If you are not willing to live as a “living sacrifice” for the cause of Christ, then you cannot be His disciple. If you are not willing to lay down your life for the cause of Christ, then you cannot be His disciple.

Internal Summary: Before you get too excited about the offer of eternal life, the hope of heaven, and entrance into the great banquet of the kingdom, Jesus wants you to understand the whole picture. He gives two warnings about the commitment required for discipleship: (1) Hating your family and own life, and (2) Bearing your cross and following after Him.

Two Parables about Commitment (28-32)
First Parable: The Tower Builder
Anyone who enters into a building project must first count the cost. There is probably no greater shame for a builder than to start the project and not be able to finish it because they have run out of funds. That kind of builder is mocked by the world around him.

Second Parable: The Warring King
No king, or president for that matter, goes to war with another nation without first considering how many troops will be needed to defeat the enemy. For example, will it take 10,000 soldiers or 20,000? The king who does not figure these things, and figure them well, is put to great shame and must send out a delegation to the rival nation asking for peace. He will have to submit to the rival.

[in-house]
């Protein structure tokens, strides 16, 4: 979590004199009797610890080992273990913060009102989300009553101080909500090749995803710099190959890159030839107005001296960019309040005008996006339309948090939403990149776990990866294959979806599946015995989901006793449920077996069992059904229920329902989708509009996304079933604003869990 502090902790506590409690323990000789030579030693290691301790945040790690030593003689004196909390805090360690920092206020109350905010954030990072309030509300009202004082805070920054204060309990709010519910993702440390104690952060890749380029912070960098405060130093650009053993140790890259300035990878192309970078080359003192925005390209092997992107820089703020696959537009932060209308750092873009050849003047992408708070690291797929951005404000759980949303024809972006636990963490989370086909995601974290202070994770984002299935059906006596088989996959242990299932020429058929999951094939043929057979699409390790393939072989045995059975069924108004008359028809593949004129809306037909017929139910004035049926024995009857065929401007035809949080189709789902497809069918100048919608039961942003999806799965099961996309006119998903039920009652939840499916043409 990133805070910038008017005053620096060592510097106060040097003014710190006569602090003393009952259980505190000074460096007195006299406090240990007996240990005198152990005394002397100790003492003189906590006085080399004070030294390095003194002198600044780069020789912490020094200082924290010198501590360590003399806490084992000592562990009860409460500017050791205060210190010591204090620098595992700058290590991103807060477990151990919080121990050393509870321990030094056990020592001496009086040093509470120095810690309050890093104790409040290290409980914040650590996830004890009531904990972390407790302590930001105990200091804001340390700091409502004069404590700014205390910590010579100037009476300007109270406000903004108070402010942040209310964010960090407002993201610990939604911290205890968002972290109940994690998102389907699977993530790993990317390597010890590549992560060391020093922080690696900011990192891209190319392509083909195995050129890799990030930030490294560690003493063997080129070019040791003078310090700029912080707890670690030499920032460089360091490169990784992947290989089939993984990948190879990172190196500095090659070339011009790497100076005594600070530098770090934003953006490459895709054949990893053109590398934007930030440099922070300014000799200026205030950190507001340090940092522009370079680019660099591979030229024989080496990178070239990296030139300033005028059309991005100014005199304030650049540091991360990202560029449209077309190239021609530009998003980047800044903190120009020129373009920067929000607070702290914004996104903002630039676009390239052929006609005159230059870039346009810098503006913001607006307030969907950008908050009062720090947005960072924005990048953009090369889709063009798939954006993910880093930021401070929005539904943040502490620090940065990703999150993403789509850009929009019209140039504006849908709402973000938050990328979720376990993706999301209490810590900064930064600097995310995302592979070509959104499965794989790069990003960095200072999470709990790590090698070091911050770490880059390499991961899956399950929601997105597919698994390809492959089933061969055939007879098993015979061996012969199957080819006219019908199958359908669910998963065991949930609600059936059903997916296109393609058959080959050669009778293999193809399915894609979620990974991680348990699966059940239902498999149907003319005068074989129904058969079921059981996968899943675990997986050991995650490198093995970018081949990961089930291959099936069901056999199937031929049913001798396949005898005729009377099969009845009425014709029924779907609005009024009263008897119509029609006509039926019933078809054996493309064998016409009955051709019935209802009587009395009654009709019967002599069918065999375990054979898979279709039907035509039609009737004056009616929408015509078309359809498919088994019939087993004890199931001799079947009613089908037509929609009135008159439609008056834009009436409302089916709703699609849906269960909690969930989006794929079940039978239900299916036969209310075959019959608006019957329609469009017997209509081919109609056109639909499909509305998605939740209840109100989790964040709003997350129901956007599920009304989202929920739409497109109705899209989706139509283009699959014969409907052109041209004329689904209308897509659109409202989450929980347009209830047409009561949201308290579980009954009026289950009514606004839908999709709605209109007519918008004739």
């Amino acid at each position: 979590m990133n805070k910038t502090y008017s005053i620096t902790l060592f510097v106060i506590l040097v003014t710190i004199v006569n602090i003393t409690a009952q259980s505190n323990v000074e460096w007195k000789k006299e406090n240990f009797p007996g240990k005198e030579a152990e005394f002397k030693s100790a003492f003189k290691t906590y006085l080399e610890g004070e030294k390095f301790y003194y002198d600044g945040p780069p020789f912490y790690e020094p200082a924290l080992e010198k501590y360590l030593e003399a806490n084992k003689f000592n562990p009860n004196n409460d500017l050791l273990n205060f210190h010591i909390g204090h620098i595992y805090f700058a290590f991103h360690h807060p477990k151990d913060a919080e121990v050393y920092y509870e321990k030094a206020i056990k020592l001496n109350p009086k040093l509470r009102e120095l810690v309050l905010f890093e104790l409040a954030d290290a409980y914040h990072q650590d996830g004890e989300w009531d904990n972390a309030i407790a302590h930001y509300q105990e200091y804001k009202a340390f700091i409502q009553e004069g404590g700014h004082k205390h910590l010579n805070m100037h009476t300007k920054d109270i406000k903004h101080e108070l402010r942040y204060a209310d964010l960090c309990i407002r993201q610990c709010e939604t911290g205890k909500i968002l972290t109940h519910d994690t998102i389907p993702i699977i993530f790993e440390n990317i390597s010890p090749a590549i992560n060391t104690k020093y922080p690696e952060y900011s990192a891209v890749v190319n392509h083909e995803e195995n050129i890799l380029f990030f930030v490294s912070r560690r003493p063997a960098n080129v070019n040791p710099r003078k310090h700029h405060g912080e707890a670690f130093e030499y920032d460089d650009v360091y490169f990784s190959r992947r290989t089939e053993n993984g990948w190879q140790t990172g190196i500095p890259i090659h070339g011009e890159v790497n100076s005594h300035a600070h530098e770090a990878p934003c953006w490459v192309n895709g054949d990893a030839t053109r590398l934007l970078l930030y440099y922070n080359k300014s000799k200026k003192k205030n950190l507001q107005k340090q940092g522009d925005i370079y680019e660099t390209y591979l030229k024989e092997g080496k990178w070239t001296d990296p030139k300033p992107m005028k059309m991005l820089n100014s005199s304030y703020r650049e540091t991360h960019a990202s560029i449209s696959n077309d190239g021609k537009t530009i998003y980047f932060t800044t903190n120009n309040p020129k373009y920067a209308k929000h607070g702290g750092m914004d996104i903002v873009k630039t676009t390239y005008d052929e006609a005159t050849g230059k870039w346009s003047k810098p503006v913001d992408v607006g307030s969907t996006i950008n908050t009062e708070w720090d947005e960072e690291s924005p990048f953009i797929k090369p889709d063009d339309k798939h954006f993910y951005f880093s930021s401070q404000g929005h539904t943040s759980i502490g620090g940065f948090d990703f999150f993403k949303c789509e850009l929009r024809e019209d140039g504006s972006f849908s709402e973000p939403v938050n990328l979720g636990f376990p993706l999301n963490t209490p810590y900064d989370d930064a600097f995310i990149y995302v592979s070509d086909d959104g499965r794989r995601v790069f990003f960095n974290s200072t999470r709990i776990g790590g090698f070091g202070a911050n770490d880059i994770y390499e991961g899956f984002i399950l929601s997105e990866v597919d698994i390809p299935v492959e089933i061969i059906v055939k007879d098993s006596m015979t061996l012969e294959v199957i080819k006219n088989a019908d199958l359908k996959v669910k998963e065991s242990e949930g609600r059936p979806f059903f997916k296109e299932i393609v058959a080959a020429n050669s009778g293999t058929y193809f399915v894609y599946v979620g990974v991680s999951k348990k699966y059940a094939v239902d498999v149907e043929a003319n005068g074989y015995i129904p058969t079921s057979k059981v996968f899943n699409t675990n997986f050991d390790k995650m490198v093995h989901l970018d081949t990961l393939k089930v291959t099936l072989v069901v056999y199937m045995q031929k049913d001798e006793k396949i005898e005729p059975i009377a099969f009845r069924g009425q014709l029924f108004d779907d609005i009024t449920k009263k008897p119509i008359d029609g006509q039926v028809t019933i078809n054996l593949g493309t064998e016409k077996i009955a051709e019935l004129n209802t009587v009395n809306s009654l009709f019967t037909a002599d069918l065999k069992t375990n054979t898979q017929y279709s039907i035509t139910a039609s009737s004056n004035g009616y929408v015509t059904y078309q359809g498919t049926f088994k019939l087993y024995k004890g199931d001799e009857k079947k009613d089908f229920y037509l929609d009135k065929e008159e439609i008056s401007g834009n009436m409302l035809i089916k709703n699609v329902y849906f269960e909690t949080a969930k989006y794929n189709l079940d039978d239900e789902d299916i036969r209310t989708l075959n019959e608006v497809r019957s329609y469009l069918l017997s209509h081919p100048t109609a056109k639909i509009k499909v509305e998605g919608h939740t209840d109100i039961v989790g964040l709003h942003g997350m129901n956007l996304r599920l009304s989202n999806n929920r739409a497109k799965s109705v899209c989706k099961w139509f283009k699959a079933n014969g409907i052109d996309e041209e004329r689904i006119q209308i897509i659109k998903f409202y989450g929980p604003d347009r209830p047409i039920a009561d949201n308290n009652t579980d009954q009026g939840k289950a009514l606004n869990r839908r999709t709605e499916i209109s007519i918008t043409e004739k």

Internal Summary: What is Jesus point with these two parables? You better count the cost of discipleship before committing to Christ.

Two Warnings about Commitment (33-35)
First Warning: Willingness to Give Up Possessions
Is this equivalent to what Jesus tells the rich young ruler, that is, you must go and sell all your possessions, give the proceeds to the poor, and then follow Christ? I do not think that Jesus calls on all of us to do the same thing, but the principle is the same. If you trust your possessions more than Christ, you cannot be His disciple. You must treasure Him above all your treasures here. I think that is why Jesus said what He did to the young ruler—He knew his heart. That young man trusted in his possessions more than he did in God. What is it in your life that if the Lord asked you to give it up, you would have to think about it, and maybe would not even be willing to give it up? For the third time, Christ has given this warning—if you cannot do __________, then you cannot be My disciple.

Second Warning: Uselessness of Unseasoned Salt
Jesus uses salt on more than one occasion as an illustration of single-minded devotion (“for example, you are the salt of the earth”) here in the context of discipleship. As one commentators says, It “applies to the characteristics Jesus has just enumerated: the readiness ‘to renounce kin, comfortable living, and life itself for the sake of being Jesus’ disciple.’ A false form of discipleship may look like salt, but the gradual process of leaching leaves only a zestless pile of waste” (Garland).